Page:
# Find the Kth smallest element in the list using Partition - Help me understand

Okay I have an assignment to find the Kth smallest element in the list using several different methods....

first method is to sort the list, then return the Kth smallest element. easy, my mentality is say the list = 10 elements, sort the list in ascending order, then return the element in the 10th position

next method uses the Partition from Quicksort:

"The second algorithm is to apply the procedure Partition used in Quicksort. The procedure partitions an array so that all elements smaller than some pivot item come before it in the array and all elements larger than that pivot item come after it. The slot at which the pivot item is located is called the pivotposition. We can solve the Selection Problem by partitioning until the pivot item is at the kth slot. We do this by recursively partitioning the left subarray if k is less than pivotposition, and by recursively partitioning the right subarray if k is greater than pivotposition. When k = pivotposition, we're done."

Say I have a list of 10 items:

3 8 9 2 4 5 1 7 10 6, with 5 being the pivot.. I know I would normally would have 2 arrays

3 2 4 1 and 8 9 7 10 6

but what I don't understand is: "We can solve the Selection Problem by partitioning until the pivot item is at the kth slot."

what is the kth slot? to me i keep thinking kth = the length of the array, so in this case 10. which would have the 6 value in it, which is obviously not the lowest... and isn't correct.

can someone use this sample array and kinda just show me what this algorithm means and how it finds the kth/smallest element? thanks

-
You redefined k midway: first k is the order of the element searched for (potentially less than the length of the array, e.g. second smallest element from 10-element array has k=2 when counting from 1) and then you say k is the length of the array. kth slot is just the kth position in the array. –  Adam Zalcman Mar 3 '12 at 2:16
okay that clears up some misunderstanding.. but I'm still confused. say for the sample array I gave, and let's say I want to find the 3rd smallest element and the pivot is always the 1st item.. i guess I don't understand how to know "what" is the 3rd smallest element until the array is fully sorted? I think I just need someone to display it out for me so I understand... –  user1189352 Mar 3 '12 at 2:23
how would i know if k is less or greater than the pivot position? –  user1189352 Mar 3 '12 at 2:24
Important property on which this is based: QuickSort's partition function ensures that all elements before the pivot are smaller than or equal to pivot (though not necessarily sorted) and all elements after the pivot are larger than pivot (again, not necessarily sorted). –  Adam Zalcman Mar 3 '12 at 2:26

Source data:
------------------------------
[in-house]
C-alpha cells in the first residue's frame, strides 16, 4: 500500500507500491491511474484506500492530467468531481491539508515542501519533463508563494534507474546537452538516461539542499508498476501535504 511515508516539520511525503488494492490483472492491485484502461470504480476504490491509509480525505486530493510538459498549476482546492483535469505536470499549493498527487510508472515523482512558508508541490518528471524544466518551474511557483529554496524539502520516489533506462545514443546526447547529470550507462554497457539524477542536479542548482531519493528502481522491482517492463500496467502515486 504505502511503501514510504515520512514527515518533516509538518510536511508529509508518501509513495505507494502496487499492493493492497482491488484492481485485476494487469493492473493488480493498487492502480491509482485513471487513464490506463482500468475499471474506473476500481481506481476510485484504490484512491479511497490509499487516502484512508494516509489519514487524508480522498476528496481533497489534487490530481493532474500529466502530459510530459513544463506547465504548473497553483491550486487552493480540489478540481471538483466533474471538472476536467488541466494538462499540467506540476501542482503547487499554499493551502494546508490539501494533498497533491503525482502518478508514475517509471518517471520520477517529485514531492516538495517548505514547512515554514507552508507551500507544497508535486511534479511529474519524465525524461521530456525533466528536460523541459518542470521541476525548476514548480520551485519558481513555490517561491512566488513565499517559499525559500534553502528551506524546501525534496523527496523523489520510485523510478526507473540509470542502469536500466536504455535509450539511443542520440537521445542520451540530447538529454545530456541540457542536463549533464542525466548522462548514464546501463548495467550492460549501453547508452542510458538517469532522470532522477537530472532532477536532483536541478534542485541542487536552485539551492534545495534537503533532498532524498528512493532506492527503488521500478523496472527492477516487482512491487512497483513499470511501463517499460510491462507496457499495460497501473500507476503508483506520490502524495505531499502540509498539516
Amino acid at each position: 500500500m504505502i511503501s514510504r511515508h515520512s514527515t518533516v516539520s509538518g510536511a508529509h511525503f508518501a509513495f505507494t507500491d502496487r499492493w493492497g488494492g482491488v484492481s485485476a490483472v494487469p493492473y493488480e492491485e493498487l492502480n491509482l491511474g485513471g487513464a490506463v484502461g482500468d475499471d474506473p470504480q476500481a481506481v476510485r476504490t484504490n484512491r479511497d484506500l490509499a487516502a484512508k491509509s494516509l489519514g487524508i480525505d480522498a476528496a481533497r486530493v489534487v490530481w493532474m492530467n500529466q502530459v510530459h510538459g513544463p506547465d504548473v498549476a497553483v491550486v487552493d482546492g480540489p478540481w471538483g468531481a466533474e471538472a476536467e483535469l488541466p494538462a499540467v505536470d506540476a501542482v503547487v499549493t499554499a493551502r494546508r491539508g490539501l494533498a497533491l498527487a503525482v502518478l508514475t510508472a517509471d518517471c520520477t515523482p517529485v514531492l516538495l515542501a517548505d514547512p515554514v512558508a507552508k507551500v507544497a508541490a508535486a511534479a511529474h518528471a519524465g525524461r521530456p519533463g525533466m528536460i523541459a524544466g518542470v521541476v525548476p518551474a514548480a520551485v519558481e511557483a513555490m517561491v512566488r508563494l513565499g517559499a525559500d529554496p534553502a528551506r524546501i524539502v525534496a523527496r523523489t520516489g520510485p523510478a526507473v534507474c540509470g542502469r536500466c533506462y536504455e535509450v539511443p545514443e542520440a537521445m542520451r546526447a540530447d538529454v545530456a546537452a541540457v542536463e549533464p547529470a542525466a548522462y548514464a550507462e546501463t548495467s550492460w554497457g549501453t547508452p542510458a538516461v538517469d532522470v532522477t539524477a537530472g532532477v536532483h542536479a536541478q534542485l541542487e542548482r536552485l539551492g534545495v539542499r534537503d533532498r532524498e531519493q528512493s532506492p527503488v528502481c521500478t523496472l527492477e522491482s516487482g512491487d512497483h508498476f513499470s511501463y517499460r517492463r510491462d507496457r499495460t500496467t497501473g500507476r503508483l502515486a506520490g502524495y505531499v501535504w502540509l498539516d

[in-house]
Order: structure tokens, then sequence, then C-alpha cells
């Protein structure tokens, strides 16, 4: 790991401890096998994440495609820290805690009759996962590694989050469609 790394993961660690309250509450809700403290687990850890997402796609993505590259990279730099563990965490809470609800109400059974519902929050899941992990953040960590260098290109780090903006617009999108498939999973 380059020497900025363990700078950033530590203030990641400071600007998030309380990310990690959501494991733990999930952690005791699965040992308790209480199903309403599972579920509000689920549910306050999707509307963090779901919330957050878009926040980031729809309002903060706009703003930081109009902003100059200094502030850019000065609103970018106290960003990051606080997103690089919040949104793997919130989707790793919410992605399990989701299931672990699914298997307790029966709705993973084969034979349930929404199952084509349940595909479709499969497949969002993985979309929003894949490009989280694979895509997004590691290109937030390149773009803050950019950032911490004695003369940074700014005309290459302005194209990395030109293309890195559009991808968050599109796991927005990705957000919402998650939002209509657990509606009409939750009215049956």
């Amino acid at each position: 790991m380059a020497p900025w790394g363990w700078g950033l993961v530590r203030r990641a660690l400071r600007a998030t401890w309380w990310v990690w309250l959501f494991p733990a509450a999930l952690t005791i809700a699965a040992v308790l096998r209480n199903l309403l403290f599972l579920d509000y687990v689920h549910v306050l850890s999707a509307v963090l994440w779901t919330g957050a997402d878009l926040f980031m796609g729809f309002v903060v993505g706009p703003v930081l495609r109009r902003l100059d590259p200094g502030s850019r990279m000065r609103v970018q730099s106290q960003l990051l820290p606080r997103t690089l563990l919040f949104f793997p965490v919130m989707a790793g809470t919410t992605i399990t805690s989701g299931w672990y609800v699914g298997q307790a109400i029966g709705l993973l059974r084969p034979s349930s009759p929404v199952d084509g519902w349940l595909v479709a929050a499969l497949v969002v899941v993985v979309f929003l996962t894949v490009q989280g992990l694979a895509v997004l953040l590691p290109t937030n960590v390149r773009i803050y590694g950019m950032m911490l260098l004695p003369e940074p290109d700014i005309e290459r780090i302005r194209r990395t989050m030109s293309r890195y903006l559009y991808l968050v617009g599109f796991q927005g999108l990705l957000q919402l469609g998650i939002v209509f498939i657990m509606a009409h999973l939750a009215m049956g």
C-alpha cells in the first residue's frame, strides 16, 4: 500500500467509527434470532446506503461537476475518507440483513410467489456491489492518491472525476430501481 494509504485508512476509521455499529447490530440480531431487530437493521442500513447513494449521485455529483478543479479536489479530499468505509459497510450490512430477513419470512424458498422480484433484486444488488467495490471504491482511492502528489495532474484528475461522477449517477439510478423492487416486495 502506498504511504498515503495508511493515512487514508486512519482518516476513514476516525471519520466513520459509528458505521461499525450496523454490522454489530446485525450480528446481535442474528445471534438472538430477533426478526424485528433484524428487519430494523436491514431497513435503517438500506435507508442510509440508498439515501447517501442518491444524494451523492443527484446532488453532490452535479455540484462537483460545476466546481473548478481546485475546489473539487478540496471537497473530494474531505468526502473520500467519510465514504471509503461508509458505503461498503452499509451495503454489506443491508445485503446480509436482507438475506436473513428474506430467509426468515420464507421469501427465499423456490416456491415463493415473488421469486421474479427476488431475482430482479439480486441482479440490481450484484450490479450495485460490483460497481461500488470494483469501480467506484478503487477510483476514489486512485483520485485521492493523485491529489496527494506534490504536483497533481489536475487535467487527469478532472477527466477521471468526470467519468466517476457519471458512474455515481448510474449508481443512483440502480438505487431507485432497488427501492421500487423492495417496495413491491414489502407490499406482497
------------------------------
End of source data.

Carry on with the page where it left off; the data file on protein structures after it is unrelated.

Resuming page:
i mean.. i understand all that. but I feel like I can only know what the Kth smallest element is AFTER the list is fully sorted.. –  user1189352 Mar 3 '12 at 2:37

I think you have looking at the solution in a complicated way.

This is how you find the kth smallest element using QuickSort (well not entirely quicksort, I will tell why).

In quicksort you choose a random pivot element and divide the entire array into two and recursively sort the left and the right subarrays to form the entire sorted array.

In this problem you don't have to do that. All you are doing is,

1. Choose a random pivot element.
2. Divide the array with [Sub-array 1 ] Pivot [Sub-array2] where Subarray 1 has elements less than pivot and sub-array2 has elements greater than pivot.
3. Check size of sub-array1.
``````   If it is,
a.Greater than 'k' then your kth element lies in the first sub-array. Go recursively. Start sorting the sub-array1 alone and you can entirely discard the sub-array2 as you can be sure that 'kth' element cannot occur at a position greater than k! Repeat step-1 for the right sub-array
b.Lesser than 'k' then your kth element lies in the second sub-array. Again do as said above. Repeat step-1 for left subarray.
c.If the size of sub-array1 is k-1 then your pivot element must be the kth largest element in your array.Bingo! you have your 'kth' largest element in the array
``````

Here you are not sorting the entire array but only a portion of it.(even that is not true entirely. You will get it if you entirely understand my above explanation.)

-
thank you!!! i get it now! –  user1189352 Mar 3 '12 at 2:52
Absolutely No Problemo! –  Ajai Mar 3 '12 at 2:56

In Quicksort once your pivot position is k everything to the left is less and everything to the right is greater so there's no need to continue to sort if you only needed the kth value.

-
i guess what i dont understand is how i would even know if the pivot position is k without fully sorting it? –  user1189352 Mar 3 '12 at 2:39
from my example let's say i want the 3rd smallest element.. how would i know when my pivot position becomes "3", that that is the 3rd smallest element unless the array was fully sorted and I could check that way? if that makes any sense.. –  user1189352 Mar 3 '12 at 2:40
k is given, so if your pivot position is k then you're done. you may have to sort the entire array before pivot=k if k=1 or 2 for instance and you start your quick sort in the middle. –  gordy Mar 3 '12 at 2:43
okay i think im feeling very slow right now.. but to me this sounds like let's say k = 3, then that means the algorithm ends when the element of the pivot position is 9? –  user1189352 Mar 3 '12 at 2:46
if k=3 you would return the value '3' when pivot position is 3 –  gordy Mar 3 '12 at 2:52